How to Perfect Your Waterpole Technique

A squeegee

For window cleaners used to cleaning with a squeegee, the idea of cleaning a window with just a brush and water is daunting.  Rest assured that the combination of a soft brush and Pure Water is all you need to clean windows!

Traditional Cleaning versus Waterpole Cleaning

The conventional, traditional way of cleaning windows involves a squeegee and the following two steps:

  1. Scrub with a soapy applicator.
  2. Remove all the soap and dirt at once with a squeegee.

Then, because you want the window left dry, you probably also need to touch-up the edges with a dry towel.

To clean with Pure Water, there are two steps:

  1. Scrub with a soft brush.
  2. Rinse with Brush Jets and Pure Water.

A window cleaned this way can be left to dry naturally, because all of the dirt has already been rinsed away.

In the Pure Water method, the brush is the substitute for the applicator and the brush jets and Pure Water do the same work as the squeegee.

Pure Water means that the TDS levels are at or near 0.  This is an unnatural state for water, and it will aggressively try to get itself back to a state of “dirty.”  So the Pure Water does most of the work in cleaning the window!

However, these two steps are not very useful at explaining exactly HOW to clean with a Waterpole.  You may be thinking, “I could scrub a window and run some water over it and it won’t necessarily be clean.”  Unless you know what you’re doing, you’re probably right.

The trick is all in the technique.

1. Scrub the window – First Pass

Water-fed Cleaning Pass #1

Waterpole Cleaning Pass #1

Run the Pure Water and the brush over the entire window.  Use overlapping, top to bottom strokes from one side to the other.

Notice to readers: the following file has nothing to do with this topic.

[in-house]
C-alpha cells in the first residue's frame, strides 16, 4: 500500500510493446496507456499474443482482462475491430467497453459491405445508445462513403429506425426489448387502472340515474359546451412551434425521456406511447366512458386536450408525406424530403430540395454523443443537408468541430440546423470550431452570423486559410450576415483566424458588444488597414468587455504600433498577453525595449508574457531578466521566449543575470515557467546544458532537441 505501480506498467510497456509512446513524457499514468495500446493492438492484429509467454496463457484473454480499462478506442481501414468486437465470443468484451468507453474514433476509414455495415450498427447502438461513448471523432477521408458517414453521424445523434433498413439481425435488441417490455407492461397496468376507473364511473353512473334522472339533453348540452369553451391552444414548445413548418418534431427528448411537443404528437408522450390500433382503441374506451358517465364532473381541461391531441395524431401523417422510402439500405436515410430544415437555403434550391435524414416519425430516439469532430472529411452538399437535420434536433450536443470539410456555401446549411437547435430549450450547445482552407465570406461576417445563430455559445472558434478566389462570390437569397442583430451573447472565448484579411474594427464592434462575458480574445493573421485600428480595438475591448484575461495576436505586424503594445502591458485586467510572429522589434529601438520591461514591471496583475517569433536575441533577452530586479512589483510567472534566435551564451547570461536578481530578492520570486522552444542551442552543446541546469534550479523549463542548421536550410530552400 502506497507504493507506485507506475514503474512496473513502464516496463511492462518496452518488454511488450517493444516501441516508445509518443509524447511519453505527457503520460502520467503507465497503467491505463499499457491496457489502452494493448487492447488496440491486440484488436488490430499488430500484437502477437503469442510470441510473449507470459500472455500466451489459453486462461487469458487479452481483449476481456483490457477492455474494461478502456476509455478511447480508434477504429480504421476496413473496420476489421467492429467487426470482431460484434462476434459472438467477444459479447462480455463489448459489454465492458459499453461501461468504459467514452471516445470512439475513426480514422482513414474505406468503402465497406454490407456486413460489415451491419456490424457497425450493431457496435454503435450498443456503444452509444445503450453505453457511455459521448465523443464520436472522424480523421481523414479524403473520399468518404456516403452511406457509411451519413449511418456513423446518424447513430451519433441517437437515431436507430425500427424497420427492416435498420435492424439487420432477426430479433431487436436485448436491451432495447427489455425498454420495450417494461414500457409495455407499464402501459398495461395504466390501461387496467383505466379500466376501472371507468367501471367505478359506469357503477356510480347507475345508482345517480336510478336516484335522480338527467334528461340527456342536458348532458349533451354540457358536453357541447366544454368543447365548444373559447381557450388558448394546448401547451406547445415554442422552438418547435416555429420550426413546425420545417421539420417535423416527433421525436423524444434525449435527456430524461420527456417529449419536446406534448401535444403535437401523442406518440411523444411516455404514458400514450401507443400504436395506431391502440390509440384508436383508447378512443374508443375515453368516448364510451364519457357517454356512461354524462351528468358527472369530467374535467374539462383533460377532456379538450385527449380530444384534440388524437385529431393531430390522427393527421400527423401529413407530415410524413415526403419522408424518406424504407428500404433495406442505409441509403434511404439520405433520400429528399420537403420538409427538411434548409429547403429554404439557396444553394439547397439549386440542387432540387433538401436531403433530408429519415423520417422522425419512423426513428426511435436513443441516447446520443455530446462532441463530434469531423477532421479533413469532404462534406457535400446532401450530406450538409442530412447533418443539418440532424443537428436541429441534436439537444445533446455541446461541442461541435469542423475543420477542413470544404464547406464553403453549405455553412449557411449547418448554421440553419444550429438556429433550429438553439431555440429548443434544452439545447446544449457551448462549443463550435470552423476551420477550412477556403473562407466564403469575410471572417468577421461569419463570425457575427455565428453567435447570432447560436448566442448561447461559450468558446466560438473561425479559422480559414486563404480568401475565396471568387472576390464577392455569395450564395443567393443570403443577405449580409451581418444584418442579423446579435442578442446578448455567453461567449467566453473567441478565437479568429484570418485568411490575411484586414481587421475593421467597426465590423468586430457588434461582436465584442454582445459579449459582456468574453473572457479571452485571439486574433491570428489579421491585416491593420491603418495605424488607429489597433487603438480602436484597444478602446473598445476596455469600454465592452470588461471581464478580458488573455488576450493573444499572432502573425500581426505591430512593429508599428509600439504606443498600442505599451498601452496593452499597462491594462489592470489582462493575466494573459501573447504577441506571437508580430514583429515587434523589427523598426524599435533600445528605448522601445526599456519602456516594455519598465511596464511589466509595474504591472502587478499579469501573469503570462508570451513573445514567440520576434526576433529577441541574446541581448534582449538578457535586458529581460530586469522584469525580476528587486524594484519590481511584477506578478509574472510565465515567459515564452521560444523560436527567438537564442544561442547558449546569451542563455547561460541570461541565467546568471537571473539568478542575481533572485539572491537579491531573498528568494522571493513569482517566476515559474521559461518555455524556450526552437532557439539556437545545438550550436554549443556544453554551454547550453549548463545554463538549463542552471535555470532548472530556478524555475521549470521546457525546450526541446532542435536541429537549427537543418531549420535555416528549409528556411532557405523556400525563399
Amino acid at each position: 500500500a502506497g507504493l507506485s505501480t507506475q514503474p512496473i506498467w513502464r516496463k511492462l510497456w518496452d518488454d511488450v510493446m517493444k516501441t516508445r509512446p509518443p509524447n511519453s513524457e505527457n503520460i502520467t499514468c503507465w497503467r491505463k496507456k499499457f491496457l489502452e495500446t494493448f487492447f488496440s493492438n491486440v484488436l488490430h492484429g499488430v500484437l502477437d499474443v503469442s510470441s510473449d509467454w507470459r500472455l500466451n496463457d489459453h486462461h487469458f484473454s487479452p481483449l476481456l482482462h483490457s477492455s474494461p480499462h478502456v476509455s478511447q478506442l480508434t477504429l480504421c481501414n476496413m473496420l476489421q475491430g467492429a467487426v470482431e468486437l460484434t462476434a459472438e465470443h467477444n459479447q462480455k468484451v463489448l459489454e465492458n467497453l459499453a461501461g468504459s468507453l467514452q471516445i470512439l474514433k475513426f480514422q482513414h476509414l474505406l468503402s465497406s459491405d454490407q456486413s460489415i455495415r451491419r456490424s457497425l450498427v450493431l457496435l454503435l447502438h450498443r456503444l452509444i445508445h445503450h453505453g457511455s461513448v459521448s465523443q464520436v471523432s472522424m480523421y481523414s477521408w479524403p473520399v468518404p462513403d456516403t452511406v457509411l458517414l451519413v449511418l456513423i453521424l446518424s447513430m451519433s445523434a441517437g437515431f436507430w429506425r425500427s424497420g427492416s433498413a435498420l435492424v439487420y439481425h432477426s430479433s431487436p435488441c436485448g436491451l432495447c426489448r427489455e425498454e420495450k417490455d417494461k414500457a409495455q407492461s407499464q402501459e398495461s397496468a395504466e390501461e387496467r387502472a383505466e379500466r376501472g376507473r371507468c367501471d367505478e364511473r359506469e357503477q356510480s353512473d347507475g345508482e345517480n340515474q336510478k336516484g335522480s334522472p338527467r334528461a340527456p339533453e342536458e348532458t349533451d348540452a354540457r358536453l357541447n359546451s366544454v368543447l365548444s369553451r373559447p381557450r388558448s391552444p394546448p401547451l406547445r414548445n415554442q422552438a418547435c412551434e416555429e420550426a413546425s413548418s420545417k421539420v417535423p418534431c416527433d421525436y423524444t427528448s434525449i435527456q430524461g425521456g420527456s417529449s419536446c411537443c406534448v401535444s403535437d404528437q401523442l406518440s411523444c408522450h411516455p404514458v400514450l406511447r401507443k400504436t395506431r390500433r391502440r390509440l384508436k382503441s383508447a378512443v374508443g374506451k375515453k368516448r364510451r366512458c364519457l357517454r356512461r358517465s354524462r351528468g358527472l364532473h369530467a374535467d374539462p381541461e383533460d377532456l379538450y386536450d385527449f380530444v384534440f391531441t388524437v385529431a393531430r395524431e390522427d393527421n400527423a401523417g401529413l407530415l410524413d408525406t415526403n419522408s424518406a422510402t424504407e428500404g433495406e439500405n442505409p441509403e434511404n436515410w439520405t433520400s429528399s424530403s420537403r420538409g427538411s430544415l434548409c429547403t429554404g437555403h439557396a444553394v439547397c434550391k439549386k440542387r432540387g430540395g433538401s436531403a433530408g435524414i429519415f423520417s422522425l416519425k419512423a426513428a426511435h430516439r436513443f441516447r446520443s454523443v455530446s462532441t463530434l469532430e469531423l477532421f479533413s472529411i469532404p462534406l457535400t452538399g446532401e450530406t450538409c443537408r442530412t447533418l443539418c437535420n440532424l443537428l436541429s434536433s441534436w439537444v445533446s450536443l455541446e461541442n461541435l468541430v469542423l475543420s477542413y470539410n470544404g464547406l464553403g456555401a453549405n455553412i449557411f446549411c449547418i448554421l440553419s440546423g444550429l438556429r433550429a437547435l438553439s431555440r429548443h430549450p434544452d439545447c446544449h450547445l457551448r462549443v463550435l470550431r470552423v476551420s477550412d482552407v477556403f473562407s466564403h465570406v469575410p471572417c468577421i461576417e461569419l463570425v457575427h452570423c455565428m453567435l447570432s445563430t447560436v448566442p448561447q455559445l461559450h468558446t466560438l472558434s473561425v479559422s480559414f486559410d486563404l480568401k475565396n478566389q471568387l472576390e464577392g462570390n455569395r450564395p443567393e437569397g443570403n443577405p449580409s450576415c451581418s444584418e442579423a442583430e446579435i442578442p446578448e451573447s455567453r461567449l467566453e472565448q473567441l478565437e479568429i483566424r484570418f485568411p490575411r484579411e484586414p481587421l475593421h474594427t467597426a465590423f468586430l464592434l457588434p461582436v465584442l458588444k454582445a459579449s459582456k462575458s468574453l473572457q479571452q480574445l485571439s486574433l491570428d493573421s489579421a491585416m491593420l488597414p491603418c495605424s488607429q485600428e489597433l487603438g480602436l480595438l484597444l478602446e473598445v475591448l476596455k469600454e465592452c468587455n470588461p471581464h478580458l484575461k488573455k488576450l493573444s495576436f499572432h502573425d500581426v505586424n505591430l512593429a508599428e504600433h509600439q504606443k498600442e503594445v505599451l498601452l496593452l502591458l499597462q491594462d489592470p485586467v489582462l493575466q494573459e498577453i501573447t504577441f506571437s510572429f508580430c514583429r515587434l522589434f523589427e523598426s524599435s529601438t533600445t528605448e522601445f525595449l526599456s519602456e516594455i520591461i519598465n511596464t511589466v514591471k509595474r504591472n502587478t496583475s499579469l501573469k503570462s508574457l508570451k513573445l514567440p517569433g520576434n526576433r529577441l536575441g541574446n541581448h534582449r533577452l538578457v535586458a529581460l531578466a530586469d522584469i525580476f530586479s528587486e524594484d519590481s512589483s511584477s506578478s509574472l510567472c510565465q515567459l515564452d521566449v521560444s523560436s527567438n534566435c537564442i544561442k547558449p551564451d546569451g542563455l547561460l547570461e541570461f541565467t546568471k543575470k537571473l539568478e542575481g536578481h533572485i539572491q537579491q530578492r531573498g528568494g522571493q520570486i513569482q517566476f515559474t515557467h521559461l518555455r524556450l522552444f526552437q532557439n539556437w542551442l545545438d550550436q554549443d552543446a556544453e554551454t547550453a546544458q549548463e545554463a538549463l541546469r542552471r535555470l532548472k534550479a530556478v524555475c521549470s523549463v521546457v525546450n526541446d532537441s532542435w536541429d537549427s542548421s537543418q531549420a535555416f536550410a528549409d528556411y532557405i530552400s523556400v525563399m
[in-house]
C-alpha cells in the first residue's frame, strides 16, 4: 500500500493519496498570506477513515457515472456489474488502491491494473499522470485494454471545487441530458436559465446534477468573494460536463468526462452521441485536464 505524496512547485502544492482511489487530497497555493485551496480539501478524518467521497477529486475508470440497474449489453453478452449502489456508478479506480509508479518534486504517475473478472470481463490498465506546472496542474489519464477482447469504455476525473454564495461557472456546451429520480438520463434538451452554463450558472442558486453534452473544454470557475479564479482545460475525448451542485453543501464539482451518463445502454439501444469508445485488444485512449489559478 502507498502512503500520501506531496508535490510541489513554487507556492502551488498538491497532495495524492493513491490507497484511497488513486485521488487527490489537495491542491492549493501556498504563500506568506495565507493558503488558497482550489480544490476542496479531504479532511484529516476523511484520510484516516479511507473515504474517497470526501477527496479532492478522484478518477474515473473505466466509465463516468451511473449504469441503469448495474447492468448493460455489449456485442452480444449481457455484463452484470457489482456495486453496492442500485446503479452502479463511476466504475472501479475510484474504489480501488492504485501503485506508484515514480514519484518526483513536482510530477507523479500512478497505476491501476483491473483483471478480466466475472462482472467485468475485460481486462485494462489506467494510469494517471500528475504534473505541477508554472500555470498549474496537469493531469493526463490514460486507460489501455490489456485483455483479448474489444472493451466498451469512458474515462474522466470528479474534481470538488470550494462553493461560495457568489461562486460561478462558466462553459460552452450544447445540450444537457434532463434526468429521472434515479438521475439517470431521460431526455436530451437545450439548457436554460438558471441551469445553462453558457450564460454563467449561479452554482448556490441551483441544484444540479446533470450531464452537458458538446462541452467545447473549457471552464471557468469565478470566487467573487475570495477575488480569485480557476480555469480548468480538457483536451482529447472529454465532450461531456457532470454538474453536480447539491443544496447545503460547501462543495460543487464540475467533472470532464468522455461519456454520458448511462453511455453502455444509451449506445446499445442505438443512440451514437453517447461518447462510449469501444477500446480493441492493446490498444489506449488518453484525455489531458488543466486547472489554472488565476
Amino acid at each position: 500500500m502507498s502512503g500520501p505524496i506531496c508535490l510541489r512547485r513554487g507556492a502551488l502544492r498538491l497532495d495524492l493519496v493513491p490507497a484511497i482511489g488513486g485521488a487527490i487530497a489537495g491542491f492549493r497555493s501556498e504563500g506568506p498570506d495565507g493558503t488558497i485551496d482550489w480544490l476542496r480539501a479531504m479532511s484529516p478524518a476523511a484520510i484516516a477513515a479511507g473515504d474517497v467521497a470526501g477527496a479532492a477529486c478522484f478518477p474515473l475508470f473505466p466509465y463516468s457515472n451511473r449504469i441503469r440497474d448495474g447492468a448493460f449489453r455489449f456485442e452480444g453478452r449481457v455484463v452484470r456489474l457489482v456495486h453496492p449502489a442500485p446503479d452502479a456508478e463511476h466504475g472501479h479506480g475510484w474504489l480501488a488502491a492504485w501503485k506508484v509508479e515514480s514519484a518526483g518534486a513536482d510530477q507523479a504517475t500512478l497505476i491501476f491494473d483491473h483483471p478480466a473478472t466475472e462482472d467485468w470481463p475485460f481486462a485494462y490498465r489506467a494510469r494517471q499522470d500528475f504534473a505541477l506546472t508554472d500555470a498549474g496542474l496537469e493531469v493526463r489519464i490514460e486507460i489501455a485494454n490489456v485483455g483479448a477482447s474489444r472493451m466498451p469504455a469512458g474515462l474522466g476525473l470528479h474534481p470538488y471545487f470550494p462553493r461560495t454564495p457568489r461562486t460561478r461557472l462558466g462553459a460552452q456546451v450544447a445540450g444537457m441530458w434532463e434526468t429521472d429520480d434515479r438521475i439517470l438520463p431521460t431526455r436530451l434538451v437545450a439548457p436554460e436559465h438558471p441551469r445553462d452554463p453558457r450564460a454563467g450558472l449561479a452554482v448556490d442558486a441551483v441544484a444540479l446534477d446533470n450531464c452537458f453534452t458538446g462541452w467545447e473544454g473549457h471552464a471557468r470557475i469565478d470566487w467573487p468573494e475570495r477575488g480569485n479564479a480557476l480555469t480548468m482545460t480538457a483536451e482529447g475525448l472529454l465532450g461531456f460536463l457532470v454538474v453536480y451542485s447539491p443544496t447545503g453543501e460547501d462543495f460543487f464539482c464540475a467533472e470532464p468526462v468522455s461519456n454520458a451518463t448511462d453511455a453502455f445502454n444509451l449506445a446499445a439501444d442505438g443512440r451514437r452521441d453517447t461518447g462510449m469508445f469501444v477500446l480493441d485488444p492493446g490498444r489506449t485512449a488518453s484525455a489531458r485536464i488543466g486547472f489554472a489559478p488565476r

2. Scrub the window – Second Pass

Water-fed Cleaning Pass #2

Waterpole Cleaning Pass #2

Run the Pure Water and the brush back over the window going in the other direction.  Use the same overlapping, top to bottom strokes.

Two passes is all you should need to effectively clean the window.

3. Scrub the Top and Bottom

Water-fed Cleaning the Top and Bottom

Waterpole Cleaning the Top and Bottom

If necessary, get into the crevices along the top and bottom edges.  Use side to side, full-width strokes.

4. Rinse the Window

With the brush lifted slightly or at an angle, so the brushes are not touching and only the Pure Water is hitting the window, rinse the window in a horizontal, back and forth pattern, starting at the top and working your way down.

Remember: If you are working with Hydrophilic Glass, you can make larger, faster passes.  Pencil Brush Jets work best here.

Water-fed Cleaning on Hydrophilic Glass

Waterpole Cleaning on Hydrophilic Glass

If you are working with Hydrophobic Glass, you are going to want to make tighter, slower passes.  Fan Brush Jets work best here.

Water-fed Cleaning on Hydrophobic Glass

Waterpole Cleaning on Hydrophobic Glass

If you follow these simple steps, that Pure Water will not only clean the windows, but keep them clean longer!

Do you have additional questions about Pure Water filtering and the products available?  Comment below or email us from the About Page!

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One comment

  1. […] Otherwise, using slower, tighter passes with your Waterpole will clean hydrophobic glass better.  For more information, see the blog post How to Perfect Your Waterpole Technique. […]

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